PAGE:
Down the Road

Yet another crispy-cool morning welcomed us, which I’m sure offered many of our morning walkers some very pleasant outings. Of course I had a very much early morning desk work to attend to since another first of the month landed on my lap which kept me indoors most of the forenoon.

One of the calls I had to return from yesterday, kept me on the phone longer than I wanted, but as many seasoned Realtors know, we are obliged to listen to all many problems of others which are totally unrelated to real estate, and today’s conversation was pretty much all about the state of our Nation. Whenever someone asks me such a broad question like, “How did our world get itself into such a state?”, I’m pretty much left to give my knee-jerk answer, “I have no idea.”

After listening to several conversations about the elderly in various families, I’d say the reason so many are getting squirrely and a bit eccentric, is because they have far too much free time on their hands, and we can thank this China-virus for severely limiting their much-needed social activities. There’s one particular ninety-something woman who hobbles by my office nearly every morning who has an “eat nails” look on her face.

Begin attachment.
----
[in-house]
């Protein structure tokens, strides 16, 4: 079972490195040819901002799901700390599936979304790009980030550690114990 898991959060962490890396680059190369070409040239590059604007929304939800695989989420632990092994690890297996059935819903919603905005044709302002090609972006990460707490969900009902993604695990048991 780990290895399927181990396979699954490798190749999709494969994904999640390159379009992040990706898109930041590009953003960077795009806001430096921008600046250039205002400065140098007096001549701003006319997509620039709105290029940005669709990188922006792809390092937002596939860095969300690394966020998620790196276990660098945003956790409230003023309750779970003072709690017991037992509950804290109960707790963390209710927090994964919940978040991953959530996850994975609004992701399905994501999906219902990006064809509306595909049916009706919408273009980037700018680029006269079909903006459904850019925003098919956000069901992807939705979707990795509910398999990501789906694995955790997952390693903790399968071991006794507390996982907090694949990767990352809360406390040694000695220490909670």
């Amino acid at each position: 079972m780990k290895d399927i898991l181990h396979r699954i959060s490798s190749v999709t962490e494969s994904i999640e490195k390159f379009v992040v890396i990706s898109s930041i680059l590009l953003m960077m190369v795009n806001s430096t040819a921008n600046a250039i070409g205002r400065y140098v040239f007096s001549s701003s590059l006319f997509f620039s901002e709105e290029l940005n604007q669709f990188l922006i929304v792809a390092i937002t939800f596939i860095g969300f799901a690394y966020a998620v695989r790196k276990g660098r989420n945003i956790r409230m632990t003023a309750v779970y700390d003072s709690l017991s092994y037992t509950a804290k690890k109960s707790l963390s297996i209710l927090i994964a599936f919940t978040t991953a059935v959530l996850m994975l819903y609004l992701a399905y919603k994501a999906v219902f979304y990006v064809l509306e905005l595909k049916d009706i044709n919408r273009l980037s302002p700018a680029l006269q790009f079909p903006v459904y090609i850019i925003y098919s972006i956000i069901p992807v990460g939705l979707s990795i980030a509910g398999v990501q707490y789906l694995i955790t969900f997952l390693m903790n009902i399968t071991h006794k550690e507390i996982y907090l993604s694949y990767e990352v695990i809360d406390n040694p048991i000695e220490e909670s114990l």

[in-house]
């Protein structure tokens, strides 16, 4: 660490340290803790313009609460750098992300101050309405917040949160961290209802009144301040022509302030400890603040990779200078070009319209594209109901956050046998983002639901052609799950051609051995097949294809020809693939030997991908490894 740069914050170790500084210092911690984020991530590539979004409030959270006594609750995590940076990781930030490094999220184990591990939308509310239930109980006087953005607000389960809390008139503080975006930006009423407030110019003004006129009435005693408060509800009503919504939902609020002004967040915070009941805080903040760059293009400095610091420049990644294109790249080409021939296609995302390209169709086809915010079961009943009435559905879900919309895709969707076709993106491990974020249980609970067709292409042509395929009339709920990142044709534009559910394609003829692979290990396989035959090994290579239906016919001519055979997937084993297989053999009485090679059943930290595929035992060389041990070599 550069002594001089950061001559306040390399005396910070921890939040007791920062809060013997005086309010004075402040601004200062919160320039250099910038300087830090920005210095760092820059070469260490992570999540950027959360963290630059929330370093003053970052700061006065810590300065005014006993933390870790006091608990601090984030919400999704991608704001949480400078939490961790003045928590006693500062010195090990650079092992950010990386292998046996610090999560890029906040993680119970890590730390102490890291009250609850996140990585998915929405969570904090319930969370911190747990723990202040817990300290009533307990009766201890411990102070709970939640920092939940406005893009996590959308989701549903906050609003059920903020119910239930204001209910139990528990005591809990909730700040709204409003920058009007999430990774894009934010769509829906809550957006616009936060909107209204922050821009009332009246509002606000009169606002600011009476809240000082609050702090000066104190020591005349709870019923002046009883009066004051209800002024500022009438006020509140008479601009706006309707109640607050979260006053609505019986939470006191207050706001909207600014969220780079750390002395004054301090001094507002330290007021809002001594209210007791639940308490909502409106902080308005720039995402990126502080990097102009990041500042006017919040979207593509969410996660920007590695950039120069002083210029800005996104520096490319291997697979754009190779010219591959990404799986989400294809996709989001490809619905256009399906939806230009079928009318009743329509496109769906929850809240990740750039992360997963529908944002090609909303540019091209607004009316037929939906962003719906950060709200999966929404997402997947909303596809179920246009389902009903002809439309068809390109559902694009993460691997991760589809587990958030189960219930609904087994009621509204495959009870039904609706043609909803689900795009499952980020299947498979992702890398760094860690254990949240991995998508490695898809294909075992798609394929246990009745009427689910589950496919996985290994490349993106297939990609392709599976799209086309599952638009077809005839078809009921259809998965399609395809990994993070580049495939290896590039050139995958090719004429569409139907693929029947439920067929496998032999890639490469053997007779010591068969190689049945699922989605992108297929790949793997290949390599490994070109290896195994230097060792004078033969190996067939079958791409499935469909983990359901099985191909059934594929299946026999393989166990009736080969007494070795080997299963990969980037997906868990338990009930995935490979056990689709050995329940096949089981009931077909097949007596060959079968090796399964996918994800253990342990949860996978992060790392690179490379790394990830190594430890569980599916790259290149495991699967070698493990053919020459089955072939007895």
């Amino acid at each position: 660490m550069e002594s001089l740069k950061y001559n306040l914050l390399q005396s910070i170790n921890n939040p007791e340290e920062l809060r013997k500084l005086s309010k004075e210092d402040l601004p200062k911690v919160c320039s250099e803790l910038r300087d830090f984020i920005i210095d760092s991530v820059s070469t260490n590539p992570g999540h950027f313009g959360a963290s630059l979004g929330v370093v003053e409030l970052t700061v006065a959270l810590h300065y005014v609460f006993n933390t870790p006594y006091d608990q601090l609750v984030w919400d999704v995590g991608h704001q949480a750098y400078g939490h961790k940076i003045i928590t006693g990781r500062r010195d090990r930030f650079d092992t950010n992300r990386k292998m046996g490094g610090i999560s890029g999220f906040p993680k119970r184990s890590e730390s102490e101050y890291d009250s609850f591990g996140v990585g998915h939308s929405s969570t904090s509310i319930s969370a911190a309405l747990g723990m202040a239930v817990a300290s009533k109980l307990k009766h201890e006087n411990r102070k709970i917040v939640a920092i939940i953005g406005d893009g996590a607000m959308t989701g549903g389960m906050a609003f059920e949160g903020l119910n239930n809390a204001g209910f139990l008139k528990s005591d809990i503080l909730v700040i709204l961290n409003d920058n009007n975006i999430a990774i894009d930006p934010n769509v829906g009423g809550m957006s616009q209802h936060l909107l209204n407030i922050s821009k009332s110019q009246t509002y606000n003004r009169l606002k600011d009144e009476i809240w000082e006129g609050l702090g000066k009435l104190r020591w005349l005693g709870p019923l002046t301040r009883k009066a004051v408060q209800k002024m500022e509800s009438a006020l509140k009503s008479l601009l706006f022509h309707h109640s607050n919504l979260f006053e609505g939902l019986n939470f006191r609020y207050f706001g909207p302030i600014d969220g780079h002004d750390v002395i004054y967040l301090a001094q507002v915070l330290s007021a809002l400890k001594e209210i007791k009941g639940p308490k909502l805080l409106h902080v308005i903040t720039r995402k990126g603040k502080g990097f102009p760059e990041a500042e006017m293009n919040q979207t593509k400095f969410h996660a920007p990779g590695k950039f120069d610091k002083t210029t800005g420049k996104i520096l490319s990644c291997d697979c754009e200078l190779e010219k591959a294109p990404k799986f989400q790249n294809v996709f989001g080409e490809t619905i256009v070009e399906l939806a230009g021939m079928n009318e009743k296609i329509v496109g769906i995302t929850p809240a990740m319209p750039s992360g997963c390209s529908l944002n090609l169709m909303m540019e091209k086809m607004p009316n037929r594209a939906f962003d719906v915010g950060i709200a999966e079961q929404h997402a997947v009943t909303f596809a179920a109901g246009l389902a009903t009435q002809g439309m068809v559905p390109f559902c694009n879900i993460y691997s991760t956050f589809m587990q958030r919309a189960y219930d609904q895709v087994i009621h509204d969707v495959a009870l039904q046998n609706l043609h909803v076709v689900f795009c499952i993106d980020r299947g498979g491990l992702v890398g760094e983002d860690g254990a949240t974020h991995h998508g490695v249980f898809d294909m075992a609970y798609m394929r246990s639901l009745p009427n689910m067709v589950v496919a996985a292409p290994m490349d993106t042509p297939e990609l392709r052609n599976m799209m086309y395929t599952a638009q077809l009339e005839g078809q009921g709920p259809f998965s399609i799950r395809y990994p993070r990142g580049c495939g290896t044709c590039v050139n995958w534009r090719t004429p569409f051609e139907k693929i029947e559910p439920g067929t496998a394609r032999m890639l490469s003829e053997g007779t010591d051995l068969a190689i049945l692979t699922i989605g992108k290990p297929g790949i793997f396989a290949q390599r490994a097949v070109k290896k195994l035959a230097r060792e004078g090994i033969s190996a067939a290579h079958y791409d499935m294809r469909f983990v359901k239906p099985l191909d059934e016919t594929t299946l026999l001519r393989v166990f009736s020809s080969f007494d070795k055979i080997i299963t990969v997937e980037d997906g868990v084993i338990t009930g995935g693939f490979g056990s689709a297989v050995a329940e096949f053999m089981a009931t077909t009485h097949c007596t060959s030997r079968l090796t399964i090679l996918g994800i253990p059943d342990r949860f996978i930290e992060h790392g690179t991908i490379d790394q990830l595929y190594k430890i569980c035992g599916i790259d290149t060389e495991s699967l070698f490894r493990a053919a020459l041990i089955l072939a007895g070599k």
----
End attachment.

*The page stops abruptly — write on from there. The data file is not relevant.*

One of the seniors I spoke with several days ago, mentioned something about not having even read a particular document he received about a year ago, and nearing the point where I was almost certain he completely forgot about the agreement until I brought it up. Now keep in mind, I’ve never had any thoughts about him having even the slightest trace of dementia, but what I believe the cause of such confusion, is it being another by-product of the growing stress created from our seniors all the more cooped up in their homes and apartments. It’s almost as if they’ve become disjointed from the workings of the outside world. Let’s hope there’s a knock-out vaccine coming in the very near future.